By day, a stall just down the street from my riad (hotel) in Marrakesh was perpetually busy. Not with customers, but with workers grinding beef, putting together sausages and butchering away. It was interesting to watch, but didn’t exactly whet my appetite. Yet, when I returned later that night I found the place bustling with locals jockeying for some food. At this point I knew whatever it was had to be mine.
What’s chwarma? Some might say it’s simply how you spell schwarma in Morocco. At least that’s what I thought when we stopped at Cafe Restaurant L’Etoile in the Djemaa Al Fnaa (Big Square) of Marrakesh’s Medina. We kind of stopped there on a whim considering every other place we had been to was a success so far, and I proceeded to order a Chwarma Sandwich with a side of frites.
While wandering the streets of the Gueliz part of Marrakesh in search of the Majorelle Gardens, we found ourselves in what appeared to be an upscale neighborhood far different from anything we had seen thus far. There was a McDonald’s, but more importantly there was a nice French Cafe called 16 Cafe that we decided to make our lunch spot.
In a quest for some of the best food down the street from our riad (hotel), we made our way to Dar Mimoun on Riad Zitoun Lakdim in the Medina. But don’t try to find the street sign because they basically don’t exist in Marrakesh. Just know that it’s there, somewhere. And inside is a veritable palace of space with some delicious-looking food.
When we first arrived in Marrakesh, we were in need of a snack. And while many of the restaurants in the Medina’s Djemaa Al Fnaa (also known as the Big Square), had the word “snack” in their names, we set our sights on Restaurant Chez Chegrouni. The menu was filled with what you might expect from a Moroccan restaurant: couscous and tajine (or tagine depending on the part of the menu).
Zimbabwe’s Victoria Falls National Park has one restaurant. It’s called Rainforest Restaurant in reference to the incredible rainforest across the Zambezi river from the falls that only exists because of the mists of the falls. In truth, it should be called a mist-forest, but that is neither here nor there. What is there is a little restaurant with a decent variety of options. Well, sort of.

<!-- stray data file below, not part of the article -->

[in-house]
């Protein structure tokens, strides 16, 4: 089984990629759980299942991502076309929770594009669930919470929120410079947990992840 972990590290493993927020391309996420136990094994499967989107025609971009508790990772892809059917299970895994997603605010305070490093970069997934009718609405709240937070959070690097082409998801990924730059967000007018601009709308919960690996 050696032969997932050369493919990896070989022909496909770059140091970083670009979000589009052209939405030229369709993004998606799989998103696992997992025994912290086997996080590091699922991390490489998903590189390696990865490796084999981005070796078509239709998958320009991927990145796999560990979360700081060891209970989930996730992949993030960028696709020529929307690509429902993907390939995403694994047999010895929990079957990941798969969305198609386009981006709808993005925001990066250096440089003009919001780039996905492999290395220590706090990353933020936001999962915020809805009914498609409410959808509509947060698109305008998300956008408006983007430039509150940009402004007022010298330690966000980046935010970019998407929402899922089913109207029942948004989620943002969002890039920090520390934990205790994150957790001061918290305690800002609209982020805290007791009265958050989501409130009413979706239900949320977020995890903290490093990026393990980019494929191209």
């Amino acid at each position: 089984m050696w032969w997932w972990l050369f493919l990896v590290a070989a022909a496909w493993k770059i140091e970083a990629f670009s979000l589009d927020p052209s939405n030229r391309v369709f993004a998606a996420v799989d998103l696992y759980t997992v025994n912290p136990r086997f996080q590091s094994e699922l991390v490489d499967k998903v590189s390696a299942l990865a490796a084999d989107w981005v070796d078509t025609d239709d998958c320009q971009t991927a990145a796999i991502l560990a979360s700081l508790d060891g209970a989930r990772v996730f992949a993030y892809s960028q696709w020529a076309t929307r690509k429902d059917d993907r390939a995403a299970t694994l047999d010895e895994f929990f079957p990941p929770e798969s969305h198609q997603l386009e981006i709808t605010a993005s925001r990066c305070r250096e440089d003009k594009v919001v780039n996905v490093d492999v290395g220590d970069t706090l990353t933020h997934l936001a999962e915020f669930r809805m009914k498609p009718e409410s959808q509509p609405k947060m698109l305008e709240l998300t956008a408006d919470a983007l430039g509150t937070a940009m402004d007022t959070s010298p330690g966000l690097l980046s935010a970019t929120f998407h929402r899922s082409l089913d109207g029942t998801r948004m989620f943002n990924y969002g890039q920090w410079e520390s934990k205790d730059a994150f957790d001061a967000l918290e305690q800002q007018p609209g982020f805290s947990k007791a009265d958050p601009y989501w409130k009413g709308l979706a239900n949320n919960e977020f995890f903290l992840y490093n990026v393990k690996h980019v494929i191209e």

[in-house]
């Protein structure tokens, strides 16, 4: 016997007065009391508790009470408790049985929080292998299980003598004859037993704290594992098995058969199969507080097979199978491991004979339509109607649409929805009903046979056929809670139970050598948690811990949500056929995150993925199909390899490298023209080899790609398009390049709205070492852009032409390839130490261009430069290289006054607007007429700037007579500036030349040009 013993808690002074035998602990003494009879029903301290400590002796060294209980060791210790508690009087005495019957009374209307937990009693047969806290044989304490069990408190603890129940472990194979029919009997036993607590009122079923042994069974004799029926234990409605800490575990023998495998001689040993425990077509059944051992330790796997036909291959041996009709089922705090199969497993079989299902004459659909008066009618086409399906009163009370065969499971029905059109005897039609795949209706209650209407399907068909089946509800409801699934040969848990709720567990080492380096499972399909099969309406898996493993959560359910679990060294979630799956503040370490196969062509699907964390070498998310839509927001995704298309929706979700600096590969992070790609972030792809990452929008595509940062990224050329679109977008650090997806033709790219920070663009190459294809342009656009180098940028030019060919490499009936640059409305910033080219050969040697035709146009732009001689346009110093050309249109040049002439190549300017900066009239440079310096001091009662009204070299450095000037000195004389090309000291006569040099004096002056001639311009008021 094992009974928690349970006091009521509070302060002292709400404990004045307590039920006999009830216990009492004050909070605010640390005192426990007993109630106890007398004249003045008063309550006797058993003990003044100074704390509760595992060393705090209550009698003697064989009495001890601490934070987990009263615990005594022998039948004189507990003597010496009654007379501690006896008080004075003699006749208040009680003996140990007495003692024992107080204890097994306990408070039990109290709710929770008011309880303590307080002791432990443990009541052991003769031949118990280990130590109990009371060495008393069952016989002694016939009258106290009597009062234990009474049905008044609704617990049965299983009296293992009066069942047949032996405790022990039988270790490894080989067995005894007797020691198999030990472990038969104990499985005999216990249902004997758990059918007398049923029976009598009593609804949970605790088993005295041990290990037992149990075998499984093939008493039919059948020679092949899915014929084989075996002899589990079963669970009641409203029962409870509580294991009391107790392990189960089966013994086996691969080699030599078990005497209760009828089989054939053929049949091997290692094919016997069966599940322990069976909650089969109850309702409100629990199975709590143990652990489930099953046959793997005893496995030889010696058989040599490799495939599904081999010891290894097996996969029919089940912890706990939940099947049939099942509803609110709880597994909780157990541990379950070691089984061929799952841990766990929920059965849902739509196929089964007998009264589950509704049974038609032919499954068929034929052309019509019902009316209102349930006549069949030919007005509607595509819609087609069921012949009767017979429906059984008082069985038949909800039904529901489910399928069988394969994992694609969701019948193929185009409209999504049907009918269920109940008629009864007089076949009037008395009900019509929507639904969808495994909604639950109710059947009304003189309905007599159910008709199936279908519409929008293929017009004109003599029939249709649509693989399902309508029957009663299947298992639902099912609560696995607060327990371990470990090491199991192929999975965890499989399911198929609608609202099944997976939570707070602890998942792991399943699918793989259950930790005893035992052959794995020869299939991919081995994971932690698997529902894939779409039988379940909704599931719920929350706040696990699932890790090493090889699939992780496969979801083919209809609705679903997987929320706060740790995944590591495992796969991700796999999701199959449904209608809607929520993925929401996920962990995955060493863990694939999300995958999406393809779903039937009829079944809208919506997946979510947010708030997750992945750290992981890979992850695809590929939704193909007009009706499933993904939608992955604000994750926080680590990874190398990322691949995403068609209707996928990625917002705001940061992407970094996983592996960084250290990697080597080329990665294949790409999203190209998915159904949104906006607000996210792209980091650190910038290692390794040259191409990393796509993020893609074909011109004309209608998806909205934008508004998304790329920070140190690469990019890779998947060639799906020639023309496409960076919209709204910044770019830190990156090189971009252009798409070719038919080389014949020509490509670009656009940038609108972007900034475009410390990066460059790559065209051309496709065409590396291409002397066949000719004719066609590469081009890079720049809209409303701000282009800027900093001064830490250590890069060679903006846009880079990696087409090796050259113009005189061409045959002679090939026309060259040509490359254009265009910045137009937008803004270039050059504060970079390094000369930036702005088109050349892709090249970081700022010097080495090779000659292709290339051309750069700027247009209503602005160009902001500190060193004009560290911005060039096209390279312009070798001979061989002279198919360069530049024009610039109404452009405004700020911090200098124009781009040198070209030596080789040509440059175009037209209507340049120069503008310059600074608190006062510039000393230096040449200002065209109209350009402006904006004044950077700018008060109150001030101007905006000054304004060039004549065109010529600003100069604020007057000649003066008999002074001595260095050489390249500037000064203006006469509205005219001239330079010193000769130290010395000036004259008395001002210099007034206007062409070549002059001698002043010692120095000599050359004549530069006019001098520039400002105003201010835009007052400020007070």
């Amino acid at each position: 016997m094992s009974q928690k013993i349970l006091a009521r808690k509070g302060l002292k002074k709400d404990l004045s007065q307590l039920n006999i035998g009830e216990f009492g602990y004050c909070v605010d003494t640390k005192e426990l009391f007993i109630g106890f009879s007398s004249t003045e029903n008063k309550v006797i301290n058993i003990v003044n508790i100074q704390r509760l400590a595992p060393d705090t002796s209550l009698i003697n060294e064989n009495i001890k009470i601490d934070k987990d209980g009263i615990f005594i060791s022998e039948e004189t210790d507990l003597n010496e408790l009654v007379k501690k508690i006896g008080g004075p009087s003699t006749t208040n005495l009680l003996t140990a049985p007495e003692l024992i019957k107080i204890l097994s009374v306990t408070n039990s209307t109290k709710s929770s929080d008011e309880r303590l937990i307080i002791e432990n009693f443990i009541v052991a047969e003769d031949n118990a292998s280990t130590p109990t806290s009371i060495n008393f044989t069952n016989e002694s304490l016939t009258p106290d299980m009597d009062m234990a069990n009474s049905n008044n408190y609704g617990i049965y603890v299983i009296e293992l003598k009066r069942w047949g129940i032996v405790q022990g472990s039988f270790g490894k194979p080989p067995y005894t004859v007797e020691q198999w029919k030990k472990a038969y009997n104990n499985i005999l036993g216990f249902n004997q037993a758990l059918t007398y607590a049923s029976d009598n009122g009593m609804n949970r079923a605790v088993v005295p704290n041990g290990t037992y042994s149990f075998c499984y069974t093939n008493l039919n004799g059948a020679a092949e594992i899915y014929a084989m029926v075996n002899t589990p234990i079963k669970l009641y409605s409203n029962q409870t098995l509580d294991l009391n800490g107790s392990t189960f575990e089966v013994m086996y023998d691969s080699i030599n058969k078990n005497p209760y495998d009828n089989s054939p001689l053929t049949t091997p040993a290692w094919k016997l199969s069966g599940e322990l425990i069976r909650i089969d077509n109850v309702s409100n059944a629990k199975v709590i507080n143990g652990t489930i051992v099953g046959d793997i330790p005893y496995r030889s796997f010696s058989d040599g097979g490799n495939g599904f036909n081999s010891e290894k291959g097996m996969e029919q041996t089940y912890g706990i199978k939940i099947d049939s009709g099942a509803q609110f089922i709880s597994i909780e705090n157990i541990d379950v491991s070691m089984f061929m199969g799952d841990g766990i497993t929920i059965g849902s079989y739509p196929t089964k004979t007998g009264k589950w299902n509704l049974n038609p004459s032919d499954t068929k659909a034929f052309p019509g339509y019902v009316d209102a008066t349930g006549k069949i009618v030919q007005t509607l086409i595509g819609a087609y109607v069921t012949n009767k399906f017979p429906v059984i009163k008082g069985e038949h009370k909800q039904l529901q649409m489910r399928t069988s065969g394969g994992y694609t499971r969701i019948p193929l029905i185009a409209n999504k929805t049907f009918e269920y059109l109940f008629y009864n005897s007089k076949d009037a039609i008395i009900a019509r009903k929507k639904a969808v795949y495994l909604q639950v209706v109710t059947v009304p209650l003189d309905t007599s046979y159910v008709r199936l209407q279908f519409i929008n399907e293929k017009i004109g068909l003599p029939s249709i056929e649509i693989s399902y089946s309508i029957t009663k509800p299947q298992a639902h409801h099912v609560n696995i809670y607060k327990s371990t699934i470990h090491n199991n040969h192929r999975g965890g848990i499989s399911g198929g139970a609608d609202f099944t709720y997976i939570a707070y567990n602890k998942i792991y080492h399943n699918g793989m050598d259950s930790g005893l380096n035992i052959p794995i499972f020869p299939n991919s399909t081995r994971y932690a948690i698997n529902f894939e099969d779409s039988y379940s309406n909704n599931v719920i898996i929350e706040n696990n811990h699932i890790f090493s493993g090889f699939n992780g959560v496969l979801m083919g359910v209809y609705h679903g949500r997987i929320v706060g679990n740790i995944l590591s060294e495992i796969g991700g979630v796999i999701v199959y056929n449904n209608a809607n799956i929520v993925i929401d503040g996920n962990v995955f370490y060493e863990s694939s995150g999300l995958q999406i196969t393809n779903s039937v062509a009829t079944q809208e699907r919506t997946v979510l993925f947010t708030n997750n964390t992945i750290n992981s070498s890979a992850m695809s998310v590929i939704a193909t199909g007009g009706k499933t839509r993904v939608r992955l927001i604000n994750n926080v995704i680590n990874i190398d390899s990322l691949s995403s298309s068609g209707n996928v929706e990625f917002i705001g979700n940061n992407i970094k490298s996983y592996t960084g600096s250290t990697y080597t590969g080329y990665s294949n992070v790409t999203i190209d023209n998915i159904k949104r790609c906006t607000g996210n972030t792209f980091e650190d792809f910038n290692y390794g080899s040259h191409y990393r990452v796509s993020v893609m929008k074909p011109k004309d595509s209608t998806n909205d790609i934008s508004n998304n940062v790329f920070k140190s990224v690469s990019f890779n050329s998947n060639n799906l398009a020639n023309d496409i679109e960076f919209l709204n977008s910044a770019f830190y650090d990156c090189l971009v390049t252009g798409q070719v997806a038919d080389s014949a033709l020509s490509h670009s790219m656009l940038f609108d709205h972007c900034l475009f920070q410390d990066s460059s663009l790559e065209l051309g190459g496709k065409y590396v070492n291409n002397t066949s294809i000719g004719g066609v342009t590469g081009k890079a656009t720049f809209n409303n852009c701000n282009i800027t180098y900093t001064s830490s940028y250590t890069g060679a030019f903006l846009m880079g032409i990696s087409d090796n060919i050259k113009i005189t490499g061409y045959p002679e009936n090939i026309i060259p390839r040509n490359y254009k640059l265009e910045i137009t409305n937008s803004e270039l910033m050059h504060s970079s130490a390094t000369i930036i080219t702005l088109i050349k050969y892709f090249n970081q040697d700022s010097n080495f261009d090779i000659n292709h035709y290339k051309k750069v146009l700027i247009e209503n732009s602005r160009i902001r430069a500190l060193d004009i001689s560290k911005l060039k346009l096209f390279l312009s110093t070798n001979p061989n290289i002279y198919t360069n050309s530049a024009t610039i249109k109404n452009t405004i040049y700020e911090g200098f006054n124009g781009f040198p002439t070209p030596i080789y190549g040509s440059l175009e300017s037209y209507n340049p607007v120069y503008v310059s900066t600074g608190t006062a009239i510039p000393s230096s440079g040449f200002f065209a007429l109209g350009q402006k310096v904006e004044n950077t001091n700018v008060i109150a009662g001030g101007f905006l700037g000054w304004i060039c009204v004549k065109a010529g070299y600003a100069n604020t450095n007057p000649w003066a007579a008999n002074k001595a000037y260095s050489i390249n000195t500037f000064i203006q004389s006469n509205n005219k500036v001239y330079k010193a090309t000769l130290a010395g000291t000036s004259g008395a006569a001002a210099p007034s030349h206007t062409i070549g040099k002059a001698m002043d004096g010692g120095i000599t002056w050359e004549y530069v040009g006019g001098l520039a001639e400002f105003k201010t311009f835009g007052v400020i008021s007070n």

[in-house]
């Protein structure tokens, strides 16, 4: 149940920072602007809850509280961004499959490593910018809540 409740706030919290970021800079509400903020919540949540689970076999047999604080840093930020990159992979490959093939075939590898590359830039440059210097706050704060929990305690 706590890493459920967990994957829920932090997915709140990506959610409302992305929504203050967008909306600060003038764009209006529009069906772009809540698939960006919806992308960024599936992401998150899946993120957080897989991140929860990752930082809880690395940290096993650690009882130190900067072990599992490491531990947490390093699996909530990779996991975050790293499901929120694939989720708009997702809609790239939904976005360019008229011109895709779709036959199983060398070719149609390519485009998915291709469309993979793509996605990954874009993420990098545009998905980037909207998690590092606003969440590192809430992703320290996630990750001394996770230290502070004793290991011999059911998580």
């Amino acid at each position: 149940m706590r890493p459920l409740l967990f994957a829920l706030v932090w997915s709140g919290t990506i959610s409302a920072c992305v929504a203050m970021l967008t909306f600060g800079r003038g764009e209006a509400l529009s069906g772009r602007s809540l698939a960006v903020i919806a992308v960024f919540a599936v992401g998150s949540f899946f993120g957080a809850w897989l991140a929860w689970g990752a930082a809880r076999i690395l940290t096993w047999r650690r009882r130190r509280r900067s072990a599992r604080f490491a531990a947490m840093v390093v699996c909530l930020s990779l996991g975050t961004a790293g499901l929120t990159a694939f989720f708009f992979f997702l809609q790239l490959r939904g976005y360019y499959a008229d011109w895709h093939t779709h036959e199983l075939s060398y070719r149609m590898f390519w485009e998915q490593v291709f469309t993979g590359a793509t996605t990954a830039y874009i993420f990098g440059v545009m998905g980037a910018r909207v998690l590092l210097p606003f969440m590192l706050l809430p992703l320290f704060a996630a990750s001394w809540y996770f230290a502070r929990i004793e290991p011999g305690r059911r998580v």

Sometimes you travel somewhere and despite every fiber of your being, you realize you simply have to be a tourist. And I don’t mean going to Paris and seeing the Eiffel Tower. The Eiffel Tower was built, and people came. No, I’m talking about places that exist for the sole purpose of attracting tourists. In Victoria Falls, Zimbabwe, one of these places is the Boma.
Airport food is typically pretty terrible. There is a distinct lack of creativity and the prices are often ridiculous. So it was with a great sadness that we realized we would be stuck in Johannesburg’s O.R. Tambo airport over dinner. But the airport gods were looking favorably upon us on this day, as they guided us to KEG & Aviator. KEG is a pub chain in South Africa and each one has a cutesy name reminiscent of its location, hence the aviator thing.
Have you ever accidentally swallowed a fly and been told it’s good protein? Well, it’s true and flies aren’t alone in the bug world as a good source of protein. And in some places the bugs are eaten deliberately. I’ve seen scorpions and tarantulas eaten in China, heard about eating silkworms in Korea and now have my own bug-eating experience in Zimbabwe.
Although they border each other and both speak English, South Africa and Zimbabwe couldn’t be more different. Granted, my only basis for comparison are Cape Town and the town of Victoria Falls, but you know, they seemed pretty different. Essentially, Victoria Falls and Zimbabwe are poor. Like dirt poor. As in, so poor that their own currency has no value and they use American dollars instead. So with all this poverty, we were surprised to find a tapas restaurant called Lola’s in the middle of Victoria Falls.